Skip to main page content
Access keys NCBI Homepage MyNCBI Homepage Main Content Main Navigation
, 67 (12), 5568-80

Isolation and Characterization of a Novel As(V)-reducing Bacterium: Implications for Arsenic Mobilization and the Genus Desulfitobacterium

Affiliations

Isolation and Characterization of a Novel As(V)-reducing Bacterium: Implications for Arsenic Mobilization and the Genus Desulfitobacterium

A Niggemyer et al. Appl Environ Microbiol.

Abstract

Dissimilatory arsenate-reducing bacteria have been implicated in the mobilization of arsenic from arsenic-enriched sediments. An As(V)-reducing bacterium, designated strain GBFH, was isolated from arsenic-contaminated sediments of Lake Coeur d'Alene, Idaho. Strain GBFH couples the oxidation of formate to the reduction of As(V) when formate is supplied as the sole carbon source and electron donor. Additionally, strain GBFH is capable of reducing As(V), Fe(III), Se(VI), Mn(IV) and a variety of oxidized sulfur species. 16S ribosomal DNA sequence comparisons reveal that strain GBFH is closely related to Desulfitobacterium hafniense DCB-2(T) and Desulfitobacterium frappieri PCP-1(T). Comparative physiology demonstrates that D. hafniense and D. frappieri, known for reductively dechlorinating chlorophenols, are also capable of toxic metal or metalloid respiration. DNA-DNA hybridization and comparative physiological studies suggest that D. hafniense, D. frappieri, and strain GBFH should be united into one species. The isolation of an Fe(III)- and As(V)-reducing bacterium from Lake Coeur d'Alene suggests a mechanism for arsenic mobilization in these contaminated sediments while the discovery of metal or metalloid respiration in the genus Desulfitobacterium has implications for environments cocontaminated with arsenious and chlorophenolic compounds.

Figures

FIG. 1
FIG. 1
(A) Scanning electron micrograph illustrating the cells of strain GBFH are curved rods measuring 2 to 4 μm in length and 0.3 to 0.5 μm in width. (B) Transmission electron micrograph of strain GBFH illustrating cell morphology and two laterally attached flagella. The sample was negatively stained with 2% uranyl acetate. (C) Transmission electron micrograph of endospore formation by strain GBFH. Note the five lateral flagella. The sample was negatively stained with 2% phosphotungstic acid.
FIG. 2
FIG. 2
Growth curve of strain GBFH (A) and D. frappieri (B) at pH 7.5 illustrating an increase in cell number (●) and As(III) (▴) and a decrease in As(V) (▵) and formate (○). Experiments were performed in triplicate, and error bars represent standard deviations.
FIG. 3
FIG. 3
(A) Effect of temperature on specific growth rate (h−1) of strain GBFH grown on 10 mM formate and 10 mM As(V) at pH 7.0. (B) Effect of pH on specific growth rate of strain GBFH grown on 10 mM formate and 10 mM As(V) at 37°C. Experiments were performed in triplicate; each error bar represents one standard deviation.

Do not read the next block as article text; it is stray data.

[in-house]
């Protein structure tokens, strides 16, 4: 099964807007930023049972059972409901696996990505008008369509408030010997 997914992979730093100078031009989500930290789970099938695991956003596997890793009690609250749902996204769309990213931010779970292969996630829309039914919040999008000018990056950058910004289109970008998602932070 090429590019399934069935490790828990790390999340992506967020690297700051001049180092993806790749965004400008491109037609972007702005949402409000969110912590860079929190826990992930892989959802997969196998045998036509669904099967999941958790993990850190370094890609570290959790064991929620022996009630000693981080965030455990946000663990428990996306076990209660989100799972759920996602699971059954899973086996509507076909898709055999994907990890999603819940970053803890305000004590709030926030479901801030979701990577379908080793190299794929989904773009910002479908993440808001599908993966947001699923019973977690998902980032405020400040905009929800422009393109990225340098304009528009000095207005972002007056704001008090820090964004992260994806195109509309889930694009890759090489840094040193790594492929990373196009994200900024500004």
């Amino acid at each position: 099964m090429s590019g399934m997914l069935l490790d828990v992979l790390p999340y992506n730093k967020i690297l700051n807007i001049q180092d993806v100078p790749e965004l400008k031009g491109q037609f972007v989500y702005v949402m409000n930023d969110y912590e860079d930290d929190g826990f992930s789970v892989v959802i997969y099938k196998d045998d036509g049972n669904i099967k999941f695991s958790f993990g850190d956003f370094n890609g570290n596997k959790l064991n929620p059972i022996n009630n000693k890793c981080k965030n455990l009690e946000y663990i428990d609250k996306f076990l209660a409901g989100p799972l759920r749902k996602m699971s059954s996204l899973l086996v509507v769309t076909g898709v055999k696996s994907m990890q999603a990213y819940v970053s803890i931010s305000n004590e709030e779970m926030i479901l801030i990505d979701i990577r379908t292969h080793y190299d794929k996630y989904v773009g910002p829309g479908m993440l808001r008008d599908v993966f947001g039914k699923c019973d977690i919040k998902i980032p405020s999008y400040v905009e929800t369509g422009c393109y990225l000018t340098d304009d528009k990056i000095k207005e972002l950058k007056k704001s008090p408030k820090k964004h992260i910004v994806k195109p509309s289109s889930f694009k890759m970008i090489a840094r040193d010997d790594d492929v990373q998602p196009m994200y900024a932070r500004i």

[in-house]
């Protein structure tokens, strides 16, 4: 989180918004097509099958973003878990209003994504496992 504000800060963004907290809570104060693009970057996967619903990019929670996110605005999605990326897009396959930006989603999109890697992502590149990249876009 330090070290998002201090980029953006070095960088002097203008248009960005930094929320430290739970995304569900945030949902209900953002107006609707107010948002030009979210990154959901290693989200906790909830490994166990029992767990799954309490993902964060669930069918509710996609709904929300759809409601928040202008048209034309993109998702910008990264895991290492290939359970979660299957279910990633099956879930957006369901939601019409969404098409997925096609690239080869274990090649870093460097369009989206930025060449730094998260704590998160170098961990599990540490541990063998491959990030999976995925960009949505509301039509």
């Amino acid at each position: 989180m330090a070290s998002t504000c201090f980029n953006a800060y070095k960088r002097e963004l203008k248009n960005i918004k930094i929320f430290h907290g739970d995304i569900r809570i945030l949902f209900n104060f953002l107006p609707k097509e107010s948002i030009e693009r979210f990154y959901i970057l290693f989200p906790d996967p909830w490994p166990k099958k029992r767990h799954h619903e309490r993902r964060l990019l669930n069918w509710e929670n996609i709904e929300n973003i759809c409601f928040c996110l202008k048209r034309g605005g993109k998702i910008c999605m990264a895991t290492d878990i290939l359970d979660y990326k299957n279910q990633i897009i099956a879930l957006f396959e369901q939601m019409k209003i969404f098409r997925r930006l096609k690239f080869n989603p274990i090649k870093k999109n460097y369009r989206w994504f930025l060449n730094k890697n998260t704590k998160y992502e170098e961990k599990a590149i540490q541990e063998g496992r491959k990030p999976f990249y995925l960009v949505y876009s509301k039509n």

FIG. 4
FIG. 4
Growth of D. dehalogenans (A) and D. hafniense (B) in the presence of As(V) and other electron acceptors. Cells grown fermentatively on pyruvate were inoculated into one of the following eight treatments: ▪, pyruvate only; □, pyruvate plus As(V); ●, lactate plus 3-Cl-4-OHPA; ○, lactate plus 3-Cl-4-OHPA plus As(V); ▴, lactate plus nitrate; ▵, lactate plus nitrate plus As(V); ▾, lactate alone; ▿, lactate plus As(V). Experiments were performed in duplicate; symbols represent average values.
FIG. 5
FIG. 5
(A) Unrooted phylogenetic tree showing the positions of currently recognized As(V)-reducing microorganisms (in bold) among the major lines of prokaryotes. The tree is based on an optimized global tree reconstructed from almost full-length SSU rRNA gene sequences belonging to all three domains using various treeing programs included in the ARB package. The bar indicates 10% estimated sequence divergence. (B) Phylogenetic tree based on partial 16S rRNA gene sequences (nucleotides 98 to 1542, E. coli numbering) showing the placement of strain GBFH (in bold) in the low-GC gram-positive clade among members of the genus Desulfitobacterium. A maximum-likelihood method was used for tree reconstruction. Reference sequences (not shown) belonging to major lineages of the Bacillus-Clostridium group of bacteria were used as the out-group. The bar indicates 1% estimated sequence divergence.
FIG. 5
FIG. 5
(A) Unrooted phylogenetic tree showing the positions of currently recognized As(V)-reducing microorganisms (in bold) among the major lines of prokaryotes. The tree is based on an optimized global tree reconstructed from almost full-length SSU rRNA gene sequences belonging to all three domains using various treeing programs included in the ARB package. The bar indicates 10% estimated sequence divergence. (B) Phylogenetic tree based on partial 16S rRNA gene sequences (nucleotides 98 to 1542, E. coli numbering) showing the placement of strain GBFH (in bold) in the low-GC gram-positive clade among members of the genus Desulfitobacterium. A maximum-likelihood method was used for tree reconstruction. Reference sequences (not shown) belonging to major lineages of the Bacillus-Clostridium group of bacteria were used as the out-group. The bar indicates 1% estimated sequence divergence.

Similar articles

See all similar articles

Cited by 34 articles

See all "Cited by" articles

Publication types

Associated data

LinkOut - more resources

Feedback